Political irony

Published 12:08 am Wednesday, January 4, 2012

It might seem ironic that the Raleigh-centered Republican majority’s decision to divide Beaufort County among two state House districts could jeopardize the re-election of two GOP incumbents, Rep. Norman Sanderson, R-Pamlico, and Rep. Bill Cook, R-Beaufort.

The machinations of the GOP gurus behind 2010’s legislative redistricting have left Cook in a convoluted district that may favor a Democratic challenger from another county.

Also, the grouping of southern Beaufort County and part of Craven County with Sanderson’s Pamlico County could leave this lawmaker vulnerable to Democratic assault, given the voting histories of the portions of Craven and Beaufort counties now lumped into the lawmaker’s territory.

Cook is a good door-to-door campaigner who works hard. Whether he chooses to stick with his House re-election bid or launch a try for state Senate, Cook will make a formidable opponent. But will the new House district numbers work against him?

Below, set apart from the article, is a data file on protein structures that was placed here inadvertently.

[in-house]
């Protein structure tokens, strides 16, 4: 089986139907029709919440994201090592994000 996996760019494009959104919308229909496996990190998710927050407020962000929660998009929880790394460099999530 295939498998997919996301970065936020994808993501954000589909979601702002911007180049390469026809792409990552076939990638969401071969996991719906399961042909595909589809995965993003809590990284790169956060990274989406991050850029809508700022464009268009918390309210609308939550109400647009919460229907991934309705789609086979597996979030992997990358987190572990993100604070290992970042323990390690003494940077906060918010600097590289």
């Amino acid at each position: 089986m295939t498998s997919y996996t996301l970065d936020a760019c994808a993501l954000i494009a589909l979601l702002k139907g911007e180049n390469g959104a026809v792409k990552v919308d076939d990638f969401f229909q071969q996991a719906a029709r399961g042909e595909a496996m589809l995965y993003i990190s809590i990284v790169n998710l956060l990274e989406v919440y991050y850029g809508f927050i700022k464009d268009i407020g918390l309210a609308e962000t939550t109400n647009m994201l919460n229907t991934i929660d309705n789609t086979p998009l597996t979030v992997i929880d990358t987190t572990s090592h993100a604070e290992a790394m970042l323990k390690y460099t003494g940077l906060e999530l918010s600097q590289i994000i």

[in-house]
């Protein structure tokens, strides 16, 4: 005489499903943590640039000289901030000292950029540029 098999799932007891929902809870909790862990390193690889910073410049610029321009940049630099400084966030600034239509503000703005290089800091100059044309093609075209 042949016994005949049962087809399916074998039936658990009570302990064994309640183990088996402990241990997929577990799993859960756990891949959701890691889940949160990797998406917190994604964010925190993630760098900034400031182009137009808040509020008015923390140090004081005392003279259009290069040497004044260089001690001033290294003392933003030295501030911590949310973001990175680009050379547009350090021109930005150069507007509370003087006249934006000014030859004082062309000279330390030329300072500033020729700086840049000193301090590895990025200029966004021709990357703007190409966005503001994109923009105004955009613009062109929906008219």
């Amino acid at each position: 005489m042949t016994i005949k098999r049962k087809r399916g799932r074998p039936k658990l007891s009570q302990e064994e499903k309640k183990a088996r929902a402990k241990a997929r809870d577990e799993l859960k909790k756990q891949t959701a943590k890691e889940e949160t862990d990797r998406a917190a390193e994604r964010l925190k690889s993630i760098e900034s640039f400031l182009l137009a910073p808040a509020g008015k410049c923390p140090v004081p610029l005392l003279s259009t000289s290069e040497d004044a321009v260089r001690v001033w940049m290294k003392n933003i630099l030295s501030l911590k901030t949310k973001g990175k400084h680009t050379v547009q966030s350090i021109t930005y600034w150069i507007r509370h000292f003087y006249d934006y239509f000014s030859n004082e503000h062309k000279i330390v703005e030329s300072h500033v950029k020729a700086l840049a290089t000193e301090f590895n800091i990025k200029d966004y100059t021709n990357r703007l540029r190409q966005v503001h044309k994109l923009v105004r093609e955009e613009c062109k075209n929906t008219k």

The GOP majority erred in carving Beaufort County in two when there was no numerical justification for doing so within the General Assembly’s legal guidelines for redistricting. Now, our county could be in danger of losing its home-based representative, and the GOP might lose two seats in the House.

Though this outcome is by no means assured, it looks as if the leadership didn’t do its eastern N.C. homework before playing the old party game of using redistricting to secure an advantage come Election Day.

Perhaps the power brokers in Raleigh are more concerned about how things shake out in their true base, west of Interstate 95, than they are about rural, struggling counties’ ability to have some continuity in representation.

Is this how those movers reward party loyalty?